≤ xy k ⫹ ¢
≤y
k
k⫹1

⫹¢

˛

˛

k ⫹ 1 k⫹1⫺r r
≤x
y
r
r⫽0
which is the required form.
k⫹1

⫽ a¢

˛

˛

˛

5 So the result is true for n ⫽ k ⫹ 1 when true for n ⫽ k. Since the result is true for
n ⫽ 1, it is true ∀n H ⺪⫹ by mathematical induction.
We also use mathematical induction to prove divisibility. This is demonstrated in the
example below.

Example
Prove that 32n ⫹ 7 is divisible by 8 for n H ⺪⫹.
This can be restated as 32n ⫹ 7 ⫽ 8p, p H ⺞.
1 For n ⫽ 1,
32n ⫹ 7 ⫽ 32 ⫹ 7
⫽ 16
As 8 is a factor of 16, or 16 ⫽ 8 ⫻ 2, the result is true for n ⫽ 1.
2 Assume the result to be true for n ⫽ k, i.e. 32k ⫹ 7 ⫽ 8p, p H ⺞.
3 Consider n ⫽ k ⫹ 1. We want to show that 321k⫹12 ⫹ 7 ⫽ 8t, t H ⺞.
4 For n ⫽ k ⫹ 1,
321k⫹12 ⫹ 7 ⫽ 32k⫹2 ⫹ 7
⫽ 3232k ⫹ 7
⫽ 9.32k ⫹ 7
⫽ 9132k ⫹ 7 ⫺ 72 ⫹ 7

This allows us to
use the assumption.

⫽ 918p ⫺ 72 ⫹ 7
⫽ 9.8p ⫺ 63 ⫹ 7
⫽ 9.8p ⫺ 56
⫽ 819p ⫺ 72
Since 19p ⫺ 72 H ⺞, we can say that t ⫽ 9 p ⫺ 7 which is the required
form.
5 So the result is true for n ⫽ k ⫹ 1 when true for n ⫽ k. Since the result is
true for n ⫽ 1, it is true ∀n H ⺪⫹ by mathematical induction.

518

18 Mathematical Induction

There are other algebraic results that we can prove using mathematical induction, as
exemplified below.

Example
Prove that 2n 7 2n ⫹ 1 for all n ⱖ 3, n H ⺞ using mathematical induction.
1 Notice here that the initial value is not n ⫽ 1.
For n ⫽ 3,
LHS ⫽ 23

RHS ⫽ 2132 ⫹ 1

⫽8

⫽7

Since LHS 7 RHS, the result is true for n ⫽ 3.
2 Assume the result to be true for n ⫽ k, k 7 3, i.e. 2k 7 2k ⫹ 1.
3 Consider n ⫽ k ⫹ 1. We want to show that 2k⫹1 7 21k ⫹ 12 ⫹ 1
1 2k⫹1 7 2k ⫹ 3
4 For n ⫽ k ⫹ 1,
2k⫹1 ⫽ 2.2k
7 212k ⫹ 12

Using the assumption.

⫽ 2k ⫹ 2k ⫹ 2
We know that 2k ⫹ 2 7 3, ∀k ⱖ 3 and so 2k ⫹ 2k ⫹ 2 7 2k ⫹ 3
Hence 2k⫹1 7 2k ⫹ 3 which is the required form.
5 So the result is true for n ⫽ k ⫹ 1 when true for n ⫽ k. Since the result
is true for n ⫽ 3, it is true ∀n ⱖ 3, n H ⺞ by mathematical induction.

Induction can also be used to prove results from other spheres of mathematics such as
calculus and matrices.

Example
Prove that

d n
1x 2 ⫽ nxn⫺1, ∀n H ⺪⫹.
dx
˛

˛

1 For n ⫽ 1,
LHS ⫽

d 1
1x 2
dx
˛

⫽1

RHS ⫽ 112x1⫺1
˛

⫽ x0
˛

⫽1
We know the LHS is equal to 1 as the gradient of y ⫽ x is 1. However, we
should prove this by differentiation by first principles as part of a proof.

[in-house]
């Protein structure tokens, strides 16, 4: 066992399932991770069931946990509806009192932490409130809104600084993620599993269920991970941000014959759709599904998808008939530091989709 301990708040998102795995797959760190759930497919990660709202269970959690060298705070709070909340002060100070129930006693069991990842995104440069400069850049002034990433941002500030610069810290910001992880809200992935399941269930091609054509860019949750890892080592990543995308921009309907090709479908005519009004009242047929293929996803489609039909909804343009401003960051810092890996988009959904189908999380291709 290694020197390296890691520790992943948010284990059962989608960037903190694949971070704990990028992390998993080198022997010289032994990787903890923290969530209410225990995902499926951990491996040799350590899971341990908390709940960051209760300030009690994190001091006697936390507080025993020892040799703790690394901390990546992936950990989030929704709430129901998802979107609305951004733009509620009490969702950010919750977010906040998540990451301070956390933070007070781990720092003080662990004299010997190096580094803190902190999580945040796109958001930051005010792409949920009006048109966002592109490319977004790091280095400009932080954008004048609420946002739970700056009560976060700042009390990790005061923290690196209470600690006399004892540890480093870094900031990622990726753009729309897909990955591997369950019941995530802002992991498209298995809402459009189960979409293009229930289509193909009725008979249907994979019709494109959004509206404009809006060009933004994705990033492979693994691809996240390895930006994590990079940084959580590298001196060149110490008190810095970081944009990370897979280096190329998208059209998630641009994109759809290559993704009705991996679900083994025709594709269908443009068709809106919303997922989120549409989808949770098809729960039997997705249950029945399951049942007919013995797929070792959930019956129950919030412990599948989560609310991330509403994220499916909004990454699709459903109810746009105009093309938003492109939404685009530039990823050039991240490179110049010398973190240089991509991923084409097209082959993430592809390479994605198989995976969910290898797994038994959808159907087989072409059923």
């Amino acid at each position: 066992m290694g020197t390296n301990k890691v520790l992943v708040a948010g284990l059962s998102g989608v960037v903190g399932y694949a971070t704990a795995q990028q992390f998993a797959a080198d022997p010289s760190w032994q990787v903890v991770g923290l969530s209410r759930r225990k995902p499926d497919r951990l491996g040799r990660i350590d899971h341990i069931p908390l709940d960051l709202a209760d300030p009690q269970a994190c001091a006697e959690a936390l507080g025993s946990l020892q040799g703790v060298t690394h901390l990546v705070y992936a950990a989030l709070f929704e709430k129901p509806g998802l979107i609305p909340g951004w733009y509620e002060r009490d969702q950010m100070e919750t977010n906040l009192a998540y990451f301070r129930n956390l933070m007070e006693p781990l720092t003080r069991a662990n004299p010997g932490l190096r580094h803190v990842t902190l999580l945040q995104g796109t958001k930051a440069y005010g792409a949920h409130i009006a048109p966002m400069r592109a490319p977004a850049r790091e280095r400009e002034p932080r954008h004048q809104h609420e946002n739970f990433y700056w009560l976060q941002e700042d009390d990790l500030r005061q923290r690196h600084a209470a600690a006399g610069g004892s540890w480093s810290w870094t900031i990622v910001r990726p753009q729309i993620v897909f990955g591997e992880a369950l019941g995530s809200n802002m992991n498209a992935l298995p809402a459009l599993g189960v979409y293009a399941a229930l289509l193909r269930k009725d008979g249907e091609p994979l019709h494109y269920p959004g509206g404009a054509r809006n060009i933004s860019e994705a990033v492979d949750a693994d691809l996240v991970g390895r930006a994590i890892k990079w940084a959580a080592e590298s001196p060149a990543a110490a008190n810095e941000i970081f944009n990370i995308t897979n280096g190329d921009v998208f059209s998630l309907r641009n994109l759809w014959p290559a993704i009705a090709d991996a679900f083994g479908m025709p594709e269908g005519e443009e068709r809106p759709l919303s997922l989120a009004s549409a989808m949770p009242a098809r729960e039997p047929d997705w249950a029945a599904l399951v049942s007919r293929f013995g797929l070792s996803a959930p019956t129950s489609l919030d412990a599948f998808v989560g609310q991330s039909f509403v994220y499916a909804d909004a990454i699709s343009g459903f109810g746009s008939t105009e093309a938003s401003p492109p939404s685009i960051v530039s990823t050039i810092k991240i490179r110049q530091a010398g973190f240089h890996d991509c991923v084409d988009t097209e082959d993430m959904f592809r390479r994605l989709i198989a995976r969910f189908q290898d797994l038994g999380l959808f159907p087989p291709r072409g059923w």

Let f1x2 ⫽ x
f1x ⫹ h2 ⫺ f1x2 x ⫹ h ⫺ x

h
h
h

h
⫽1

519

18 Mathematical Induction

Hence lim

hS0

f1x ⫹ h2 ⫺ f1x2
⫽1
h

Since LHS ⫽ RHS, the result is true for n ⫽ 1.
2 Assume the result to be true for n ⫽ k, i.e.
d k
1x 2 ⫽ kxk⫺1
dx
˛

˛

3 Consider n ⫽ k ⫹ 1. We want to show that
4 For n ⫽ k ⫹ 1,
d k⫹1
d
1x 2 ⫽
1x.xk 2
dx
dx
˛

d k⫹1
1x 2 ⫽ 1k ⫹ 12xk.
dx
˛

˛

˛

Using the product rule
and the assumption.

⫽ 1.xk ⫹ x.kxk⫺1
˛

˛

⫽ xk ⫹ kxk
˛

˛

⫽ xk 11 ⫹ k2
˛

which is the required form.
5 So the result is true for n ⫽ k ⫹ 1 when true for n ⫽ k. Since the result is
true for n ⫽ 1, it is true ∀n H ⺪⫹ by mathematical induction.

Example
⫺1 n
1
≤ ⫽¢
1
0

1
Prove that ¢
0

⫺n
≤ ∀n H ⺪⫹ using mathematical induction.
1

1 For n ⫽ 1,
1
LHS ⫽ ¢
0
⫽¢

1
0

⫺1 1

1

1
RHS ⫽ ¢
0

⫺1

1

⫺1

1

Since LHS ⫽ RHS, the result is true for n ⫽ 1.
2 Assume the result to be true for n ⫽ k,
1 ⫺1 k
1 ⫺k
≤ ⫽¢

i.e. ¢
0
1
0
1
3 Consider n ⫽ k ⫹ 1. We want to show that
1
¢
0

⫺1 k⫹1
1

⫽¢
1
0

⫺1k ⫹ 12
≤.
1

4 For n ⫽ k ⫹ 1,
1
0

¢

1
⫽¢
0

520

⫺1 k⫹1

1
⫺1 1
≤¢
1
0

⫺1 k

1

18 Mathematical Induction

1
⫽¢
0

⫺1 1
≤¢
1
0

1⫹0
⫽¢
0⫹0
1
⫽¢
0

⫺k

1

Using the assumption.

⫺k ⫺ 1

0⫹1

⫺1k ⫹ 12

1

which is the required form.
5 So the result is true for n ⫽ k ⫹ 1 when true for n ⫽ k. Since the result
is true for n ⫽ 1, it is true ∀n H ⺪⫹ by mathematical induction.

Exercise 2
Prove these results using mathematical induction.
1 Prove that 23n ⫺ 1 is divisible by 7, ∀n H ⺪⫹.
2 Prove that 32n ⫺ 5 is divisible by 4, ∀n H ⺪⫹.
3 Prove that 5n ⫹ 3 is divisible by 4, ∀n H ⺪⫹.
4 Prove that 9n ⫺ 8n ⫺ 1 is divisible by 64, ∀n H ⺪⫹.
5 Prove that 6n ⫹ 4 is divisible by 10, ∀n H ⺪⫹.
6 Prove that n 1n2 ⫺ 12 13n ⫹ 22 is divisible by 24, ∀n H ⺪⫹.
˛

˛

7 Prove that n! 7 2n, for n ⱖ 4, n H ⺪⫹.
8 Prove that n! 7 n2, for n ⱖ 4, n H ⺪⫹.
˛

9 Prove that 2n 7 n3, for n ⱖ 10, n H ⺪⫹.
˛

10 Find the smallest integer t for which n! 7 3n.
Hence prove by induction that n! 7 3n for all n 7 t.
11 For A ⫽ ¢

0
2n
≤, prove that An ⫽ ¢ n
1
2 ⫺1

2
1

12 Prove that

0
≤ ∀n H ⺪⫹.
1

˛

dn px
1e 2 ⫽ pnepx, ∀n H ⺪⫹.
dxn
˛

˛

˛

˛

˛

˛

13 Prove that

1n ⫺ 12p